I should be doing a new blogger of the Mo today, but to be honest I just don’t feel like it. I had a few ideas in mind, but I’m in this weird headspace at the moment, where I am hating doing things because I feel I have to rather than want to, which is a post for another day. Besides Mixed Gems and Daisy Roo and Two had to share the honour, so I figure they have earned another week.
Instead I’m going to tell you about something I have been meaning to write about for a little while.
We are really big on training our kids to be responsible, moral people. In fact our goal in parenting is not to raise ‘happy’ children, but moral children, because we believe morality brings happiness. Values such as patience, kindness, consideration and self control are all moral attributes that will benefit not only our kids, but the people they interact with as well. We greatly desire for people to be blessed by our family and by our children’s behaviour. Sometimes we do this really well. Other times not so much.
Anyway one thing that is pretty big on our priority list, (particularly Boatman’s) is financial responsibility. We want our kids to be equipped to make wise financial decisions, and learn how to value and appreciate money, without becoming obsessed by it. With this goal in mind, we have to start training our kids early to be smart with money.
One thing that both Taylah and Bridie are very aware of, is that Boatman goes to work to provide for the family. They understand that even though he doesn’t particularly like his job, it is a sacrifice he makes because he loves us. Because of this, we need to be careful with the money he makes. If we spend it all on ‘fun’ things and don’t have money for food, rent and such, then that doesn’t show any respect to the job daddy does for our family.
We are teaching our kids a work ethic when it comes to money. We don’t do ‘pocket money’ as such, because we don’t want them to think money is just given without work. But we are also very careful of how they earn their money. Chores like cleaning their rooms, tidying the lounge, setting the table etc, are family responsibility jobs. They are done with love and sacrifice and a happy heart (mostly) to serve the family. We emphasise that there are certain rights and responsibilities that come with being a Newman, and as such, some jobs are not worth a monetary reward.
Of course, we want to give our kids opportunity to learn to save, and to earn money, so we have designated other job opportunities. These include things like: cleaning the windows, wiping the cupboard doors, sweeping the back verandah or washing the car. Jobs that aren’t considered every day jobs.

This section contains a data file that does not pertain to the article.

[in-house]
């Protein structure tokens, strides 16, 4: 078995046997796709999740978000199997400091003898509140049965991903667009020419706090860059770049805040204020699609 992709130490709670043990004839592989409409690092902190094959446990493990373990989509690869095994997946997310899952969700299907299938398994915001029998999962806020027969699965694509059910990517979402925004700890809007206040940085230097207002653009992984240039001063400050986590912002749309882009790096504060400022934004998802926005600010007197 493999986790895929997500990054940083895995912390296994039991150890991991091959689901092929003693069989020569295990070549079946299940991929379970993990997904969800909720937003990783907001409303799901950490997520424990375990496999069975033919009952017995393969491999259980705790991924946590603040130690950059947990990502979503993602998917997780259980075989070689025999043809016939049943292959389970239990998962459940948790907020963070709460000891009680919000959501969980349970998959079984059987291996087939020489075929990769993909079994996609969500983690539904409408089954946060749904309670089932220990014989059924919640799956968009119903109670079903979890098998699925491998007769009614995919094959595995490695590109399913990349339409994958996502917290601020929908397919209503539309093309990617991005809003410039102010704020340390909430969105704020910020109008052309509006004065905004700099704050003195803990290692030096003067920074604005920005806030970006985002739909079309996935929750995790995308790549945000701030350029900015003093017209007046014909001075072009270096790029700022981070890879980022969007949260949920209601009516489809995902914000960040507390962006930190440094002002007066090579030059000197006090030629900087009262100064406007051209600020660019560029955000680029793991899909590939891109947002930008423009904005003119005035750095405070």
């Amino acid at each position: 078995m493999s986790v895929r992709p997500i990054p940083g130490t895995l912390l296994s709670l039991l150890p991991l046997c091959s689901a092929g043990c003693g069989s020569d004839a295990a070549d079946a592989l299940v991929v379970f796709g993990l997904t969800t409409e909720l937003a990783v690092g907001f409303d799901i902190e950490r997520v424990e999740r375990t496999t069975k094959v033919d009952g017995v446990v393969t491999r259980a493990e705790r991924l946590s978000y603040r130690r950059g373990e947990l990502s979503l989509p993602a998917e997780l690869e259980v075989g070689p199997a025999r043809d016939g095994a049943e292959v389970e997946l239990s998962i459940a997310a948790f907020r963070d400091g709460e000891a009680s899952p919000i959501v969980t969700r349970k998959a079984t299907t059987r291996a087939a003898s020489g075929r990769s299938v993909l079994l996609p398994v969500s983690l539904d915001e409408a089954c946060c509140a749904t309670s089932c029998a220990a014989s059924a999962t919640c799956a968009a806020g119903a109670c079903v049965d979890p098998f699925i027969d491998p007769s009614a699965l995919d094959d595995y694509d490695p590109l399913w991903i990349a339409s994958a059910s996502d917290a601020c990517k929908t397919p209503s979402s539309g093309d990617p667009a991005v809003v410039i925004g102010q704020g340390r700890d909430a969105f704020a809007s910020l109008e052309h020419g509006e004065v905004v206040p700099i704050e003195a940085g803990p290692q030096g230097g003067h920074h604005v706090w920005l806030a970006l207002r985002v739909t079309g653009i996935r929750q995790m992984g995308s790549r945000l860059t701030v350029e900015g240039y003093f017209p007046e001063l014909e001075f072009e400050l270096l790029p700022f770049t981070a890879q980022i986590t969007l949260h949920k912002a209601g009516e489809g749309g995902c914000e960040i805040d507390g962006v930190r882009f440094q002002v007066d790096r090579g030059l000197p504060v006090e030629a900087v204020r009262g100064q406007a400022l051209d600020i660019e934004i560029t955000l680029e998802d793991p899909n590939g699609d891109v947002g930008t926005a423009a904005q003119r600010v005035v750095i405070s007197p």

Each job is worth a dollar. The reason we have chosen a dollar is because we want our kids to learn to save. If they got ten dollars for washing the car once, they would not feel obliged to do it very often, and it wouldn’t have as much value.
Our other reasoning is that when they ask for something that is expensive, we can equate its worth in terms of jobs. So a new DS game is not just forty dollars; it’s sweeping the verandah forty times. Which means a lot more to a five year old, I can assure you.
To keep track of who has earned what, I have made each child a ‘dollar card.’ When they earn a dollar, it goes on the card, and the cards stay on the fridge. Then when a shopping trip is coming up, we look at how many dollars are on the card, and the kids know they have that much to spend if they would like something.
We have found this to work really well. No one has earned a huge amount yet, but usually their purchase of choice is an ice-cream or slushy, and they generally have enough for that.
In the future, our goal is to make each job worth $2, but one dollar will go in their money box, and one on the dollar card. Saving is a skill we want to encourage early, since it is one we have struggled with.
Have you thought about this with your kids?
Do they get pocket money? How do you teach about saving?
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